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Thursday Code Puzzler: Pandigital Primes

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It's Thursday, so it's time for another code puzzler. The idea is simple: solve the coding problem as efficiently as you can, in any language or framework that you find suitable.

Note: Even though there really is nothing stopping you from finding a solution to this on the internet, try to keep honest, and come up with your own answer.  It's all about the participation!

Pandigital Primes 

This weeks task is to find the largest pandigital prime. A number is pandigital if it uses all the digits from 1 to n exactly once. An example would be 123 with is a 3 digit pandigital number. 

But here the task is to find the largest n-digits prime that exists. 

Catch up on all our previous puzzlers here


sun east replied on Thu, 2013/06/27 - 7:20am

Sine all 8 digit and 9 digit pandigital numbers are divisible  by 9, we only to find it from 7654321.

Here it is:

scala> :paste
// Entering paste mode (ctrl-D to finish)

def isprime(n: Int) = 2 to math.sqrt(n).toInt forall (n%_ > 0)

"7654321".permutations map (_.toInt) find isprime get

// Exiting paste mode, now interpreting.

res1: Int = 7652413

Fabien Lamarque replied on Thu, 2013/06/27 - 8:38am in response to: sun east

 I.... I don't get it. Why would 8 and 9 digits pandigital numbers would be divisible by 9?

David Whatever replied on Thu, 2013/06/27 - 12:18pm in response to: Fabien Lamarque

There is a cheat for determining division by 9; if all the sum of the digits are divisible by 9, the number itself will be.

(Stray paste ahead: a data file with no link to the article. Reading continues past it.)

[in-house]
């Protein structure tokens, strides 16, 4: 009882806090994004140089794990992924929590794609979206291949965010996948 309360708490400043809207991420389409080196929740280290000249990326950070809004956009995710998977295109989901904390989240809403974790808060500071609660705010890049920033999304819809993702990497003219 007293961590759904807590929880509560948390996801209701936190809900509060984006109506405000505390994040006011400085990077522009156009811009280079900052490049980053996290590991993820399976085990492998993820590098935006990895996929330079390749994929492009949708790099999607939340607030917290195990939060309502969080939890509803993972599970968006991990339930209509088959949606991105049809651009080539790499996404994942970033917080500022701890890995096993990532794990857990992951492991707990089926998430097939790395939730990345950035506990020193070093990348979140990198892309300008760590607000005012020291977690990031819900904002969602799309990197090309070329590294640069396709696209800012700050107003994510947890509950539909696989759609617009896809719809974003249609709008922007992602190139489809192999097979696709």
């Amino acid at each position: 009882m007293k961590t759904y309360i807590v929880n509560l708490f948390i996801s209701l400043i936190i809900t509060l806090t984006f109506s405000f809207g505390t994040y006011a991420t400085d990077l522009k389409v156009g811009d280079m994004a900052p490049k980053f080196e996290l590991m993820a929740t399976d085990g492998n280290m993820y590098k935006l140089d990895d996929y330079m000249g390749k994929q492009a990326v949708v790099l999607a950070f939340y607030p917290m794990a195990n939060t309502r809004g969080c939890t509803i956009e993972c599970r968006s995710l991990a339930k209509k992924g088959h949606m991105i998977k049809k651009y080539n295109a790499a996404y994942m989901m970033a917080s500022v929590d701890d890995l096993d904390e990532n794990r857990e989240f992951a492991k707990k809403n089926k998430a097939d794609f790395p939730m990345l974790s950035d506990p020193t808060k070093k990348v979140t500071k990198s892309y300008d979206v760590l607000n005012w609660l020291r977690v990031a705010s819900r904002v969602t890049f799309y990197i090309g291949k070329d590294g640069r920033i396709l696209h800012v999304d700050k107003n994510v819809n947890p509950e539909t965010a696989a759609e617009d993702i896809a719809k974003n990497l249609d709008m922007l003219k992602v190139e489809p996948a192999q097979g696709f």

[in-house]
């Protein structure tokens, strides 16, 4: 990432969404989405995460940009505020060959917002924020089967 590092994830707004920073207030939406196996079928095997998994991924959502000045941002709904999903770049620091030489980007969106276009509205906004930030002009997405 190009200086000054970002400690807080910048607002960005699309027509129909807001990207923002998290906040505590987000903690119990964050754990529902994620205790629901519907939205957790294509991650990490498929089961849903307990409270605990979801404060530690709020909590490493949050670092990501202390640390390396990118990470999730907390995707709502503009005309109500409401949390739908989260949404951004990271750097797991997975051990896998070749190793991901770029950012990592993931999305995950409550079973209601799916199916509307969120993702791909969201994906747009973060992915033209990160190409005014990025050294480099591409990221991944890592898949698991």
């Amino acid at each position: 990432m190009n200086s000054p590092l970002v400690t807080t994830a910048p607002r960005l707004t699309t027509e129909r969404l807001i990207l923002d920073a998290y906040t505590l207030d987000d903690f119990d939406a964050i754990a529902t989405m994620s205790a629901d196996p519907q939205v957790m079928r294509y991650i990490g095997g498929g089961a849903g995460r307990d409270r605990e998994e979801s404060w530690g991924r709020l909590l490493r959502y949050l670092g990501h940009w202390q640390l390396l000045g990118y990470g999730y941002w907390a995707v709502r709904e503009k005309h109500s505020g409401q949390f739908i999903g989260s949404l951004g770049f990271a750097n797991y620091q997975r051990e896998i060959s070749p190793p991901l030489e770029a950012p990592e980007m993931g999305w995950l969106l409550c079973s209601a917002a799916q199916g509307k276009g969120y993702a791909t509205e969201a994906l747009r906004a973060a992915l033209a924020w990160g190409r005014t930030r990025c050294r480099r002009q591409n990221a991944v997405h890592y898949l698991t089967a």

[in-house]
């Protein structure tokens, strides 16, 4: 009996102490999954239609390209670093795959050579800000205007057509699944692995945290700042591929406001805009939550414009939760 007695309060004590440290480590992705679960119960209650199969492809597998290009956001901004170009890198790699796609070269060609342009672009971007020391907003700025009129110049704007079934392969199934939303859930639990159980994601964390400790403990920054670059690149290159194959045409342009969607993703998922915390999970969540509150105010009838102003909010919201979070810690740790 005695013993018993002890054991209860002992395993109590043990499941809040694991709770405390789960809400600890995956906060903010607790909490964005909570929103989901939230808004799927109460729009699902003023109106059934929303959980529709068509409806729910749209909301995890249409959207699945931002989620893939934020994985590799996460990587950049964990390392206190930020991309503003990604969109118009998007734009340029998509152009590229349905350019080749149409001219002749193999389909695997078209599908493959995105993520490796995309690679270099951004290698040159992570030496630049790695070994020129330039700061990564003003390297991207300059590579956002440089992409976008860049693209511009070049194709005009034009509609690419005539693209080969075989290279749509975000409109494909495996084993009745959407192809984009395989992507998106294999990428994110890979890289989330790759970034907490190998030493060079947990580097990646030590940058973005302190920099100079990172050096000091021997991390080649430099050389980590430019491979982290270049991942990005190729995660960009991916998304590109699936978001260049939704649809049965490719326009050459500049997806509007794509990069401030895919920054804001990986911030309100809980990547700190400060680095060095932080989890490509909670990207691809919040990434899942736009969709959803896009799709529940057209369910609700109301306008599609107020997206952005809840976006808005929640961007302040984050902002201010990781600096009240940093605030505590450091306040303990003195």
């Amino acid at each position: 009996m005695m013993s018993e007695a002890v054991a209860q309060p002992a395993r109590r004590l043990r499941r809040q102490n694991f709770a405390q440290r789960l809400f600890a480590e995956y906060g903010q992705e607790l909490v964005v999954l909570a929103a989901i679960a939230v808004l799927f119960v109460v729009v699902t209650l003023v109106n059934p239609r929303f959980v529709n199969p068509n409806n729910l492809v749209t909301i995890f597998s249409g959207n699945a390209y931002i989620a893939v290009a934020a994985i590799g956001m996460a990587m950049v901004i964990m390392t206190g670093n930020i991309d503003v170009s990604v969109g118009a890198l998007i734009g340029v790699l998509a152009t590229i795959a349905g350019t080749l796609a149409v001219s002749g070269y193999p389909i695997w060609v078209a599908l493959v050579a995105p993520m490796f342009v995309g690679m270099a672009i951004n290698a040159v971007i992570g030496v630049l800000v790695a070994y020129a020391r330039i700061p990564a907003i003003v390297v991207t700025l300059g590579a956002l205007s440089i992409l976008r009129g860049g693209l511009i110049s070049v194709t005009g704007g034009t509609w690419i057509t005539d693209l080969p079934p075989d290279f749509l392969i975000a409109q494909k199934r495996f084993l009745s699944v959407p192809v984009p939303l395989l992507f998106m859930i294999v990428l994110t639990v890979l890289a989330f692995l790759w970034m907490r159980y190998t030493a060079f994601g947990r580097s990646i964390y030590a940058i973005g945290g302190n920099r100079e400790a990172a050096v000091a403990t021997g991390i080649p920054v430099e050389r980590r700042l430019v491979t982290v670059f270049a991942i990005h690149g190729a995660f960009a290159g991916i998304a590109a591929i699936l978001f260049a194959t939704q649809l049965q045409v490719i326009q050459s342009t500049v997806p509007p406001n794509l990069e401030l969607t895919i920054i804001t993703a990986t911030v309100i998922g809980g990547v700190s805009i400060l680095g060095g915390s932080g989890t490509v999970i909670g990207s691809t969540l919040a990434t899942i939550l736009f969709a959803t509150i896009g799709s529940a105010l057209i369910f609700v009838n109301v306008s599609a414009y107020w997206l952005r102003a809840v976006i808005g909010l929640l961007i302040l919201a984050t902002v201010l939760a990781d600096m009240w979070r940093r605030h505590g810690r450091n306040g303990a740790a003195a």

1..8 summed is 36, 1..9 is 45 - so all numbers composed of those digits would be divisible by 9

Frédéric Vergez replied on Sat, 2013/06/29 - 1:30am


import Data.List
import Data.Char

-- Simple check of prime numbers:
isPrime :: Int -> Bool
isPrime n = not $ any (\x -> (mod n x) == 0) [2..(n-1)]

-- There's surely a simpler solution...
-- Optimized by reverse.sort to simply get the greatest prime
pandigital :: Int -> Maybe Int
pandigital n = find isPrime $ reverse.sort $ map (\x ->i read x:: Int) $ map (map intToDigit) $ permutations [1..n]

Frédéric Vergez replied on Sat, 2013/06/29 - 1:32am in response to: Frédéric Vergez

Replying to myself to give a sample answer (showing there's only pandigital primes for "order" 1, 4 and 7):

map pandigital [1..9]
[Just 1,Nothing,Nothing,Just 4231,Nothing,Nothing,Just 7652413,Nothing,Nothing]

Rafael Naufal replied on Mon, 2013/07/01 - 1:48pm

In Ruby:
require 'mathn'; if n.prime? then a = n.to_s.chars.map(&:to_i); if a.uniq.length == a.length then puts "#{n} is pandigital" end end

Mark Fisher replied on Wed, 2013/07/03 - 9:20am in response to: David Whatever

Excellent observation. It actually extends to "divisible by 3" too (e.g. 123 sum = 6, which divides by 3).

So we can ignore lengths of: 2 (sum 3), 3 (sum 6), 5 (sum 15), 6 (sum 21), 8 (sum 36) and 9 (sum 45), leaving only lengths 4 and 7 as shown in the results by Frédéric Vergez. (1 is not a prime number, see http://primes.utm.edu/notes/faq/one.html)

John Schudy replied on Wed, 2013/07/03 - 2:34pm in response to: David Whatever

By the same token, 2, 3, 5, 6 won't have pandigital primes either.  (The same rule works for testing divisibility by 3.)
Sorry, I didn't see the other post.

Bob Beechey replied on Thu, 2013/07/04 - 10:20am

A Python readable version:


from itertools import permutations
from pyprimes import isprime
for p in permutations(list(str(7654321))):
    num = int(''.join(p))
    if isprime(num):


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